Mehmooda Duke has left her role as chair of Leicestershire with immediate effect, saying cricket has been “torn apart” by continuing allegations of racism.
Duke had been due to stand down in March 2022 to take up her new role as High Sheriff for the county.
The departure of one of only two people from ethnic minority groups to hold such a role across the first-class counties comes on the eve of the expected publication of the England and Wales Cricket Board’s 12-point action plan to combat racism in the game.
Duke, also the only female chair across the first-class counties, said in a statement: “Cricket has been torn apart by recent events and I am deeply saddened by the hurt felt by individuals within our game.
“With fresh leadership at national level and with a determination to learn from the recent past and move forward, I hope that racism and discrimination will be expunged from the dressing rooms, the fields, and the game as a whole, allowing us to celebrate the diversity which makes cricket and sport in this country so great.”
Officials had been expected to release the 12-point plan on Thursday and the PA news agency understands the delay is down to clarification of a number of relatively minor details.
Cricket has been torn apart by recent events and I am deeply saddened by the hurt felt by individuals within our game.
Duke, a successful lawyer, gave no indication that her early resignation was a consequence of the content of the plan, with the statement adding that she was “sorry” to leave the county at this stage.
Duke added: “It has been a tremendous honour to be part of the impressive family which makes up LCCC.
“I wish all of my colleagues on the board and across the network, the players, staff and the community teams, all the very best for the future.”
The ECB plan is expected to contain demands for a specific minimum of ethnic minority representatives on their respective boards, whilst the Telegraph reported all clubs from grassroots level up will be required to undertake diversity training.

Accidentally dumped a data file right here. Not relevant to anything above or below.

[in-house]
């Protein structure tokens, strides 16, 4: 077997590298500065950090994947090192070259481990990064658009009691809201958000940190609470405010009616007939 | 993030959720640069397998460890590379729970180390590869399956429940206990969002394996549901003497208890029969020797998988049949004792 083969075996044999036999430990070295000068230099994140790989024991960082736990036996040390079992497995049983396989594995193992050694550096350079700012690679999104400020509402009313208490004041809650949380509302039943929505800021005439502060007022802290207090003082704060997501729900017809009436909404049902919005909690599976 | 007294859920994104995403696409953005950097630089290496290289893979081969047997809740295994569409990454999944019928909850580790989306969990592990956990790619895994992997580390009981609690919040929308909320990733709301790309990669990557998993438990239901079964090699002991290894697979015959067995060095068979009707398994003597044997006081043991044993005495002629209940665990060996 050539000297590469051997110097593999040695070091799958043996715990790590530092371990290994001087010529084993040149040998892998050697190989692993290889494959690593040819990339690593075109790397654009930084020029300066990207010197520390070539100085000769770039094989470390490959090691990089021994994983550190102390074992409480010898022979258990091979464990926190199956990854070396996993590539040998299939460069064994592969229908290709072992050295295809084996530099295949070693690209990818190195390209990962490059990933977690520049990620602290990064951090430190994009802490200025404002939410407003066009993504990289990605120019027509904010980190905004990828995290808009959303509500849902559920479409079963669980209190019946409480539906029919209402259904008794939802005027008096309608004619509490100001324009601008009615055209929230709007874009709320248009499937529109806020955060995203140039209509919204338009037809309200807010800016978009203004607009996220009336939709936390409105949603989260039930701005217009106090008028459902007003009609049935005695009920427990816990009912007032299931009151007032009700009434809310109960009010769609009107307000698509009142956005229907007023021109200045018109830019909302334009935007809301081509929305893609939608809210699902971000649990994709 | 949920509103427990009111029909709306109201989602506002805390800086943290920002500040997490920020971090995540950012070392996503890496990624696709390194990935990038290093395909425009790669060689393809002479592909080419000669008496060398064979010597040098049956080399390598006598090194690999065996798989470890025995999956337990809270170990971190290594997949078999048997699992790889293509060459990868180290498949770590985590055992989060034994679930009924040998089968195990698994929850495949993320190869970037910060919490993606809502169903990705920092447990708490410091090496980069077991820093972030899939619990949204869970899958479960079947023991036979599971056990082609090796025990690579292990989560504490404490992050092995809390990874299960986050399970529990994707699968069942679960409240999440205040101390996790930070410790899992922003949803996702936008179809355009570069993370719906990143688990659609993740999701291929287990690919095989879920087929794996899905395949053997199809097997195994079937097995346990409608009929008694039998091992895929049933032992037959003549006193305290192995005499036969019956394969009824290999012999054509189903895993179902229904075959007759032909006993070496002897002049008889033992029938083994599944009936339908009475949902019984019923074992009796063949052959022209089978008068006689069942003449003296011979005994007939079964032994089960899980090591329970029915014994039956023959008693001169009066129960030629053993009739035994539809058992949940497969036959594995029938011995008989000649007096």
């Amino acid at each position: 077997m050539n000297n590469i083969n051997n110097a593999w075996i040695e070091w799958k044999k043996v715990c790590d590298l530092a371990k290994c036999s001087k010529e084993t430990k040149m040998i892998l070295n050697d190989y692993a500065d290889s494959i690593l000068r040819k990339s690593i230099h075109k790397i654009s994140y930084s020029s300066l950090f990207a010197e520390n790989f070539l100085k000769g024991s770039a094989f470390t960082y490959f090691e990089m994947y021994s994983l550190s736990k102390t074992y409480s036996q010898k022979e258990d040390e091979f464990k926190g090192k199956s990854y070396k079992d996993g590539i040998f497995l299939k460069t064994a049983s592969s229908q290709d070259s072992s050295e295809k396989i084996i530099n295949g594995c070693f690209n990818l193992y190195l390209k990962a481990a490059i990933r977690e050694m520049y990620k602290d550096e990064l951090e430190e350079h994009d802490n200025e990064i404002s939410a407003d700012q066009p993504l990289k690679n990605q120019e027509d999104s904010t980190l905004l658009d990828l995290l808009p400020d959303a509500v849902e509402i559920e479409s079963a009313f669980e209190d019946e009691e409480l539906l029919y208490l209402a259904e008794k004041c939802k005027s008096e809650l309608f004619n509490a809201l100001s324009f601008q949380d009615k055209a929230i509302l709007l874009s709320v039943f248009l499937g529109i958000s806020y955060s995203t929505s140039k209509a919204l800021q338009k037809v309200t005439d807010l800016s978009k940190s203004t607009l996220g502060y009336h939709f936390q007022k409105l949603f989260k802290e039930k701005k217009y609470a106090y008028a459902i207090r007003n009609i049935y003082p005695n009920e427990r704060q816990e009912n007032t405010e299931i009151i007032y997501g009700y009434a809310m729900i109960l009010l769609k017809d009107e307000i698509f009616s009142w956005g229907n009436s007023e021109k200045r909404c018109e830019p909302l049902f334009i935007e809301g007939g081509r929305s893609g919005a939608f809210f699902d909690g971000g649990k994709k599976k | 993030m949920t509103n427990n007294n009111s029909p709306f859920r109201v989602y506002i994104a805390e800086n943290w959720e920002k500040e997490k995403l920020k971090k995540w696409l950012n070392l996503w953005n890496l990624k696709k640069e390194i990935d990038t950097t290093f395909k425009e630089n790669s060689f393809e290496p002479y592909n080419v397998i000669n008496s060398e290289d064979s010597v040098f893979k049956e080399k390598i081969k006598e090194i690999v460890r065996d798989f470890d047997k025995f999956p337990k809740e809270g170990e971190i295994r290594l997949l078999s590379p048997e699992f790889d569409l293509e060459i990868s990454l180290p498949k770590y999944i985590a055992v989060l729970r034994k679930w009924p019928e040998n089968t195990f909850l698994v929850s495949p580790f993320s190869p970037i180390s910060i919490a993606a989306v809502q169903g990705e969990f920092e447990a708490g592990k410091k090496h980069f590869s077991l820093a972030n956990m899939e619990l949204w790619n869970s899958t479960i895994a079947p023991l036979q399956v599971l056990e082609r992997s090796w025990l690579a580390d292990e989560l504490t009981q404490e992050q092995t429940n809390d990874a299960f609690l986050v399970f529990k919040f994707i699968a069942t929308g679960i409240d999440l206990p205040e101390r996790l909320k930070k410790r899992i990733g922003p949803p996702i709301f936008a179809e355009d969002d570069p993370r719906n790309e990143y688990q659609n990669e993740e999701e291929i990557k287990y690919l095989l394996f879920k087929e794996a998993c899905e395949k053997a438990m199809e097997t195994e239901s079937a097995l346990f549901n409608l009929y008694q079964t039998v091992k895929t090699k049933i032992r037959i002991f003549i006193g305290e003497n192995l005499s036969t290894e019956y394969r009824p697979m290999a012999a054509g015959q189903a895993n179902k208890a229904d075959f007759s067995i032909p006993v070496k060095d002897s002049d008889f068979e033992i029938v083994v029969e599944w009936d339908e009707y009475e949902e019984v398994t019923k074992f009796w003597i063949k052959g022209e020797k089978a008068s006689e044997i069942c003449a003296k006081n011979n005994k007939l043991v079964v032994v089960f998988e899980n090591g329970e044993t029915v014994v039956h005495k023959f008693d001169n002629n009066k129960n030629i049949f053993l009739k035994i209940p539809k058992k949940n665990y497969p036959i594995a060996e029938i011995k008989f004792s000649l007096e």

It is understood clubs and counties failing to adhere to the new rules risk having their ECB funding revoked.
In a separate development, BT Sport is reviewing plans to use Fox Sports commentary for its Ashes coverage with former England captain Michael Vaughan currently part of the Australian broadcaster’s team.
Vaughan was implicated in allegations of racism made by his former Yorkshire team-mate Azeem Rafiq which the 47-year-old categorically denies as “completely false”.
After being stood down from his BBC radio show earlier this month, Vaughan was subsequently left out of the corporation’s team for the upcoming Ashes tour because of what was described as a potential “conflict of interest”.
BT Sport hold exclusive UK TV rights for the five-match Test series, which starts in Brisbane on December 8.
However, the broadcaster is not sending a bespoke commentary team, and instead had planned to take the audio feed from Fox Sports, who are one of the Australian rights holders.
In light of recent developments, that position is to be looked at again – and could result in BT Sport opting to use a different audio set up, such as that from Channel 7, which includes Sir Ian Botham and Ricky Ponting.
A BT Sport spokesperson said: “As a result of Covid and travel restrictions BT Sport had made the decision to take our commentary feed from the Australian host broadcaster.
“The recent report presented to UK Parliament uncovering institutional racism within cricket and specifically Yorkshire County Cricket Club is extremely disappointing and a concern for all.
“Given these recent events we are reviewing and discussing our commentary plans with Cricket Australia.”
Meanwhile, former Middlesex and Durham bowler Simon Hughes has resigned from The Cricketer magazine following criticism for his comments in a podcast regarding Rafiq’s allegations of racism at Yorkshire involving Gary Ballance.
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